How To Fail Through Optimism

The last time I spoke to my dad, I hung up on him.

I was asking to borrow money. I was 34 years old about to turn 35.

I was terrified. I needed money. I had two baby girls. I had gone from $15 million to $0.

“I will borrow $1,000 and then return it to you in four days.”

“No! We did X, Y, and Z for you! No! If we lend it to you now, it will never end.”

Were they right? I don’t know. I don’t know anymore.

I hung up on my dad. It was the last time I spoke with him.


He was such an optimist he was stupid. There’s a tipping point where optimism goes from thinking to hoping. “Hope” is not a good strategy.

When we played chess, he would attack and attack and attack.

I finally learned to defend. Then he would lose.

“What happened?”, he always asked. The attack was so strong.

“Yes it was,” I said and I’d set up the pieces again.

Everything is always going to get better! For him, for me, for the country. Everything that goes down, comes up again.

He lived by this.

Six months after I hung up on him, and refused all his messages, he had a stroke. For two years, he was frozen.

I think he was in a “locked in” state. Where the mind is awake but the body can’t move.

I’m thinking of this today because I am interviewing Garry Kasparov, the former World Chess Champion later.

When I was 16 my dad and I would go over each game of Kasparov’s first World Championship win. Kasparov was 21 then. We all grow up.

I loved those moments with my dad. Going over every move. The thrill! The field of battle! Being with my dad.

When he was in the locked in state and all he could do was stare at the ceiling, I blew up a chess problem (“white to move and win”) into poster-size and taped it to his ceiling. And another one to his door so he would see it whenever he was wheeled out.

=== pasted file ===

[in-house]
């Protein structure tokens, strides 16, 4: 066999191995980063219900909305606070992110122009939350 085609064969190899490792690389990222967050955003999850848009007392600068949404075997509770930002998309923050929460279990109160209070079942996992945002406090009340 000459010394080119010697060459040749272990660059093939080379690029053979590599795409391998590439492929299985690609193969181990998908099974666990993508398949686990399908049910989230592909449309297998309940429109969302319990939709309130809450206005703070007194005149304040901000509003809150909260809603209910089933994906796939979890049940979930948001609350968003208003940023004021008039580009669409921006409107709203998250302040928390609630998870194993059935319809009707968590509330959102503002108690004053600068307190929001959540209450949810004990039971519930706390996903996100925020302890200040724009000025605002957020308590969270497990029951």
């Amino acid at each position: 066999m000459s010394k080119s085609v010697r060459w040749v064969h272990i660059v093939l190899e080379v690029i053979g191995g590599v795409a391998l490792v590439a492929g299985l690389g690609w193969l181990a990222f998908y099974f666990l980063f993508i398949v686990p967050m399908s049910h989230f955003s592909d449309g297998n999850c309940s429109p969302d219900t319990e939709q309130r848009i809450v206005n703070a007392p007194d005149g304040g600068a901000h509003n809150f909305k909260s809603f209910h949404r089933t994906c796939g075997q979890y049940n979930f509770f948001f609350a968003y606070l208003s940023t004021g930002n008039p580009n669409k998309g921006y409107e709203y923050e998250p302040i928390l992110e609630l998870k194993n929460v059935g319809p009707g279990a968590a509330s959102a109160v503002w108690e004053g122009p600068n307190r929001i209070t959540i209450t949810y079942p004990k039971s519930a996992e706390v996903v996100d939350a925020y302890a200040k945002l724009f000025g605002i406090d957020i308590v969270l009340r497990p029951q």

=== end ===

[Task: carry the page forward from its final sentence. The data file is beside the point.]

But I don’t know if he ever saw. I thought I saw his mouth move a tiny bit once but the doctors said it was just a reflex.

They put him on a protocol (“brain dead but alive”).

We all take shortcuts to make decisions easier. It’s easier for doctors to do that than to spend tens of thousands of dollars trying to figure out what was really happening.

And probably most of the time they are right. Why should they listen to me? But I did think I saw his mouth move, his eyes flicker.


I hung up on him. He called back but I didn’t pick up. And when he sent emails throughout the next six months I never responded.

My sister asked me, “Do you feel bad?”, about a year into his waking up from the coma. I looked out the train window. I didn’t feel bad. I didn’t feel anything.

He was so confident in his ability to sell anything. He said, “I am the best salesman in the world.”

I was a kid and I wanted to learn.

Don’t ask for anything. And don’t show them your solution in advance.

Ask them their problems, brainstorm on a solution until they say, “Yes, that’s it!” and then show how you have the solution already.


My dad went dead broke when I was 18. He lost everything in a business he had started.